After one of his most heated displays of rage in four years as Orioles manager, Mike Hargrove admitted the umpires might have been right last night.
And plate umpire Tim Tschida, who had taken the brunt of Hargrove's wrath, said he couldn't blame the veteran manager for being upset.
The play in question had deflated the Orioles like few others this season.
Boone crushed the ball several rows up into the left-field stands, and replays later showed it clearly sailing past the fair side of the foul pole.
But to the astonishment of nearly everyone else in the ballpark, third base umpire Jeff Nelson called the ball foul.
"It's very difficult in a full park to separate the ball from the clutter," Nelson said. "That's not an excuse. But it's hard. I missed it. But that's the challenge of a pole bender."
Yankees manager Joe Torre ran out of the dugout to contest the call, and the four umpires held a brief meeting before Tschida overruled Nelson and called it a home run.
"I'm glad they got it right ... or I might have done something stupid," said Boone, who had gone homerless as a Yankee since getting traded from the Cincinnati Reds on July 31.
Julio, who blew a save for the seventh time in 36 chances this season, looked beside himself, hopping toward the umpires to complain.
Hargrove charged from the dugout toward Tschida, demanding an explanation.
Tschida said Nelson didn't see it, but the other three umpires had seen it go fair.
"So you change it, and you take the heat," Tschida said. "Better to look bad and get the call right."
Later, Hargrove agreed. But the initial lapse in judgment couldn't have come at a worse time.
The Orioles trailed most of the night, with Roger Clemens out-dueling Jason Johnson in a pitcher's duel. Bernie Williams hit a two-run homer in the third inning, and New York's lead stood until the Orioles rallied for two runs in the eighth.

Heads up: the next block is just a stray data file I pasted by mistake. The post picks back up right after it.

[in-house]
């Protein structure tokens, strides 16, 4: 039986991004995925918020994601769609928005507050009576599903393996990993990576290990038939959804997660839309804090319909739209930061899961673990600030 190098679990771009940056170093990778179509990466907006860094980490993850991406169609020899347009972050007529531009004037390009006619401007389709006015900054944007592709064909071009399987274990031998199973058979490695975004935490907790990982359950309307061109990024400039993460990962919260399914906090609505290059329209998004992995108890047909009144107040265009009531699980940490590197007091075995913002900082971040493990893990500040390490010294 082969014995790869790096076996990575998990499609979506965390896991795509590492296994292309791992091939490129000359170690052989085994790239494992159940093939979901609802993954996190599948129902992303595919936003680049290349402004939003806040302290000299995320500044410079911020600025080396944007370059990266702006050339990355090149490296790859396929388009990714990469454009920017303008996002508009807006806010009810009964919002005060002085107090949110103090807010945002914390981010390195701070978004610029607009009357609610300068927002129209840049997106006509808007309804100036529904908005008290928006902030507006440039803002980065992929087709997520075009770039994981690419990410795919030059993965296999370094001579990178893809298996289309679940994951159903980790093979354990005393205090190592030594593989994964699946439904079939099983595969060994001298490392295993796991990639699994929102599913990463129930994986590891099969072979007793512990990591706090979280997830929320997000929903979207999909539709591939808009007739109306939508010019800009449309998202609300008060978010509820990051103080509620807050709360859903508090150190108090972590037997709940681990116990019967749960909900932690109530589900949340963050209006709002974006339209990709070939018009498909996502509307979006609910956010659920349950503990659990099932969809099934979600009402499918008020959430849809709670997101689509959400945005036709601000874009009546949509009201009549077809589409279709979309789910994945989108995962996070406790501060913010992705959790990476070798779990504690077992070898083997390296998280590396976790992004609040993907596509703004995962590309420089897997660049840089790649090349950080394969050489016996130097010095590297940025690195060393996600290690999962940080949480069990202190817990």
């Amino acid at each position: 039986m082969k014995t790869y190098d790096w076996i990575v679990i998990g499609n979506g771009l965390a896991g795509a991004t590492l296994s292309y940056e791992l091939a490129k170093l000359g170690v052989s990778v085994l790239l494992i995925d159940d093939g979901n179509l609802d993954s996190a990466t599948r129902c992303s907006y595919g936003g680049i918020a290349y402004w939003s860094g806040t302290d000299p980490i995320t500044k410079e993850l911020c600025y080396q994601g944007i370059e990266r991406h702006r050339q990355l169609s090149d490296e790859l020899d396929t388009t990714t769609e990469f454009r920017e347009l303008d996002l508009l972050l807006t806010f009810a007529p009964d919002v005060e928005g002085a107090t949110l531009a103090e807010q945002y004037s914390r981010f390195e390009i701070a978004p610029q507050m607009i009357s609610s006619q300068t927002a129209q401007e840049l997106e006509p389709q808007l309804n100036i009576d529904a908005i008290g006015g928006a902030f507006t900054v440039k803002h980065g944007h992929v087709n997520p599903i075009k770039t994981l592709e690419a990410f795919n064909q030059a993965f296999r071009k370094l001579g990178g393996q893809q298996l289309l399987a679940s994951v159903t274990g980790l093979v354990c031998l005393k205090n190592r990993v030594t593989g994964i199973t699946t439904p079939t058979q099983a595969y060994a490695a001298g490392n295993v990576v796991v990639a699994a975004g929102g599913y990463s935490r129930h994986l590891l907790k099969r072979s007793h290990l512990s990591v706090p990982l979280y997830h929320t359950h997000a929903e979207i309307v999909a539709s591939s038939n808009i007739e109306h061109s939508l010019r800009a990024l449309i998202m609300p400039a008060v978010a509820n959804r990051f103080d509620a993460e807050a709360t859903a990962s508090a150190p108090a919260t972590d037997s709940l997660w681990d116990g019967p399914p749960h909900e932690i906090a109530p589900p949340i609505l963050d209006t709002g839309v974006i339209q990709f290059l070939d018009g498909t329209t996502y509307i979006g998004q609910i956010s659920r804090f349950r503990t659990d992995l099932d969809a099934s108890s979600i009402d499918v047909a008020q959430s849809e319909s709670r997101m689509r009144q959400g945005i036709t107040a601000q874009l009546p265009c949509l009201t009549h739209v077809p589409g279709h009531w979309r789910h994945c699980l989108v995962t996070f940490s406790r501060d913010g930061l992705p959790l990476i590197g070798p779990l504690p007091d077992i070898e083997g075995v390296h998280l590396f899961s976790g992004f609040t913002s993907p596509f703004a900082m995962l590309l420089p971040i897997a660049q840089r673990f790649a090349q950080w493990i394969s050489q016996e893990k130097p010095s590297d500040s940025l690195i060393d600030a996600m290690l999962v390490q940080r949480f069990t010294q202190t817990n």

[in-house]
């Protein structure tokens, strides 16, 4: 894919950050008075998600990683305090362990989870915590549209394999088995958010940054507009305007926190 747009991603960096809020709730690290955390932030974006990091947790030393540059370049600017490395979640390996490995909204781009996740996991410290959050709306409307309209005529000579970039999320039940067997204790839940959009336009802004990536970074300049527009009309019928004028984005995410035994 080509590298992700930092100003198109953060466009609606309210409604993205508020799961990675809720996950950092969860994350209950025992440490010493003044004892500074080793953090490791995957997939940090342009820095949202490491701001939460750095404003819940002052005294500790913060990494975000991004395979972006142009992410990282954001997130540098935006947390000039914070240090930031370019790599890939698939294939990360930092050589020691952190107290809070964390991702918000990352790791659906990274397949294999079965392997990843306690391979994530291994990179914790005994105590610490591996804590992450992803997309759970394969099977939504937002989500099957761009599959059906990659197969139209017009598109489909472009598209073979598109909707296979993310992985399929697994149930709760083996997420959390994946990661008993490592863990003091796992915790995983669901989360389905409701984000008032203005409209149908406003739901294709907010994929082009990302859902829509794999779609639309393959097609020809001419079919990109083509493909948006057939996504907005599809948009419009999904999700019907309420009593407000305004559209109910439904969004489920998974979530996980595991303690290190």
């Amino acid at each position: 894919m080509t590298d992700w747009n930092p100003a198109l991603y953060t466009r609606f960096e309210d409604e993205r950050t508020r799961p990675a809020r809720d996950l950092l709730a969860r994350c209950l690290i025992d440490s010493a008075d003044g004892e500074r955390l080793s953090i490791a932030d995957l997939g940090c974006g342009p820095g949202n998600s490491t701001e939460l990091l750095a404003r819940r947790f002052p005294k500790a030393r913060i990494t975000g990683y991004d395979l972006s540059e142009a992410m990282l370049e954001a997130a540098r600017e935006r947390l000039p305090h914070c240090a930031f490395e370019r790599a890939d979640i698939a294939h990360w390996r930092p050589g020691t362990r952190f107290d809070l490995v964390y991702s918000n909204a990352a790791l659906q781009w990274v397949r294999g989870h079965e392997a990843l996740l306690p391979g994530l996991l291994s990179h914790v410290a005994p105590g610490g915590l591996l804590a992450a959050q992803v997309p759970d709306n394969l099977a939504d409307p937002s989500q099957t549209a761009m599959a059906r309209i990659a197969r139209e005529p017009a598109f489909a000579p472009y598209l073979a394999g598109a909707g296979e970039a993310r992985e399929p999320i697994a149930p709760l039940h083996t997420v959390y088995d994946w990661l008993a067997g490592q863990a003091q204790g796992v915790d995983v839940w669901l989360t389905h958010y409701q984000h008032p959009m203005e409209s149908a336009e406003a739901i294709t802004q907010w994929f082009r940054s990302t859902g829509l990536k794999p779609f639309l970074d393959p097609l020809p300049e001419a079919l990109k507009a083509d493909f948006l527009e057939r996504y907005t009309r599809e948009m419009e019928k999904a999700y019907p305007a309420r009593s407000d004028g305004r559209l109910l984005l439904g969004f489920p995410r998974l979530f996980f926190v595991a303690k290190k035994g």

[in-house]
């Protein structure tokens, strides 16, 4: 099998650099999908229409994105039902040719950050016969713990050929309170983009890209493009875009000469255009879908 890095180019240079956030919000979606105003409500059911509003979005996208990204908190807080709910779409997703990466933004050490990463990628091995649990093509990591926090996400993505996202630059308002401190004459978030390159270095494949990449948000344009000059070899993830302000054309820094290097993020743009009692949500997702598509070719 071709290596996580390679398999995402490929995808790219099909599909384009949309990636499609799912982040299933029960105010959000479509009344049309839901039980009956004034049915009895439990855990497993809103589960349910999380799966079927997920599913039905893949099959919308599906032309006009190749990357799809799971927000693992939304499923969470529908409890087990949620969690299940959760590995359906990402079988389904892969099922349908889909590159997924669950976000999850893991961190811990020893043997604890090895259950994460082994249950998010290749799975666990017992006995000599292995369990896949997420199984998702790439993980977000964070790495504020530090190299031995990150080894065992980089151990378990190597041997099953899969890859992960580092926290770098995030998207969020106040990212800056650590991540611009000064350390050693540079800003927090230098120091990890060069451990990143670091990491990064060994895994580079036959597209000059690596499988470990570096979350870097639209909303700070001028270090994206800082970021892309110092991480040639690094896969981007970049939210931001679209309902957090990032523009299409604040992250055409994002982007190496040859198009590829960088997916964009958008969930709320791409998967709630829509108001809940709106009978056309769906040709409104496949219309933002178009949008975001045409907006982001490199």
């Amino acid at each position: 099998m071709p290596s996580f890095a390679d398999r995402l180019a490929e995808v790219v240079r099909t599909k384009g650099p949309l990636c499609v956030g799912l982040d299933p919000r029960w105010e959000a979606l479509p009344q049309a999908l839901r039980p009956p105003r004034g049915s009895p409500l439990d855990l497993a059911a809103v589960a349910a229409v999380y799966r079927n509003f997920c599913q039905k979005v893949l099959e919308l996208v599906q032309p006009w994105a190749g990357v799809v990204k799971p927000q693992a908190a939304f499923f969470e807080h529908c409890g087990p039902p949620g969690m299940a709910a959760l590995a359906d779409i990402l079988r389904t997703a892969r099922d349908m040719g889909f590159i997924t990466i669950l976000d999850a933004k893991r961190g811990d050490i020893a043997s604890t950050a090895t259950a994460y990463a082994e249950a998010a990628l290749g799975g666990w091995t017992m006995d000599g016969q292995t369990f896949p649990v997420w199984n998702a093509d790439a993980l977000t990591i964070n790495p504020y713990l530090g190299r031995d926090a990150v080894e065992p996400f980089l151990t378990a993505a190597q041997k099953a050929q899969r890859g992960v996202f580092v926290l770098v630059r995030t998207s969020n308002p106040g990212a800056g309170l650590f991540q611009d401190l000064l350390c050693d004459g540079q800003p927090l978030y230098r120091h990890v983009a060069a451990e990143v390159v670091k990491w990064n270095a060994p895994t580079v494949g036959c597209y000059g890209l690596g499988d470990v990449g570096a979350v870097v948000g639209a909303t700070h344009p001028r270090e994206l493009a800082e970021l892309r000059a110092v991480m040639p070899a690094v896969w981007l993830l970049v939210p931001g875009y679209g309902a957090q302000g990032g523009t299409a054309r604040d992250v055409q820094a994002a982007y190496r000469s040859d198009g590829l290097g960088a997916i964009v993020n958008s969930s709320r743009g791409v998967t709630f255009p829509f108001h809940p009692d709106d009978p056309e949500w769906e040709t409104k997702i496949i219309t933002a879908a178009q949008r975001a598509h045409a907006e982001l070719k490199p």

Even that had been dramatic. B.J. Surhoff started the rally with a one-out double. It looked like he re-injured his strained left quadriceps muscle on the play, but after removing Surhoff for a pinch runner, Hargrove said he'd be fine.
Jay Gibbons tied the game with a single off Yankees left-hander Jesse Orosco.
Larry Bigbie put the Orioles ahead, 3-2, with a run-scoring double in the right-center-field gap.
Julio said he had plenty of time to get ready, and he came into the game with 29 saves in 35 chances this season. But Jorge Posada hit a one-out single, Nick Johnson walked, and Boone followed with his controversial home run.
"[The umpires'] job is to get the call right," Hargrove said. "They felt they got it right, and I know, I've heard that the replay shows it was fair. I'm glad they're doing their jobs, and I'm glad you can trust them because they're good umpires. It's just, at that time, it was a little too much to take."
Hargrove stood there berating Tschida before drawing an ejection. He stormed back toward the dugout, throwing his cap toward the plate and then throwing a rectangular batting weight toward the mound.
"I don't expect him to take that lying down," Tschida said. "He's been a good manager for a long time, and that hasn't changed."
Of course, the drama wasn't finished.
Alfonso Soriano gave the Yankees an extra cushion with another home run off Julio, who has given up just six homers all year.
That looked a little bigger in the bottom of the ninth, when Jack Cust connected for his third homer in nine days, a bases-empty shot off Yankees closer Mariano Rivera. The Orioles kept fighting back, as Brook Fordyce and Luis Matos singled, and made it into scoring position.
But Rivera retired Jose Leon and Gibbons to pin down his 25th save in 30 chances.
It was the Orioles' fifth consecutive loss and dropped them a season-high 16 1/2 games back of the Yankees.
Hargrove pulled his team together after the game and told them not to hang their heads.
"I really believe in a loss like that, there are valuable lessons to be learned," he said. "Believe me, you don't like to lose. This sticks just dead in my throat, but for a club that's trying to build and gain confidence, tonight was a very good step, even with the way it turned out.
"We come back against [Clemens], one of the great pitchers of all time. Against a team that's been in the World Series for the last - it seems like - 30 years. We fought them tooth and nail and took the lead into the ninth inning."
And they still lost. That's why the call was a little tough to take.
Opponent: New York Yankees
Site: Camden Yards
TV/Radio: Ch. 13/WBAL (1090 AM)
Starters: Yankees' Sterling Hitchcock (1-3, 4.98) vs. Orioles' Pat Hentgen (4-6, 4.50)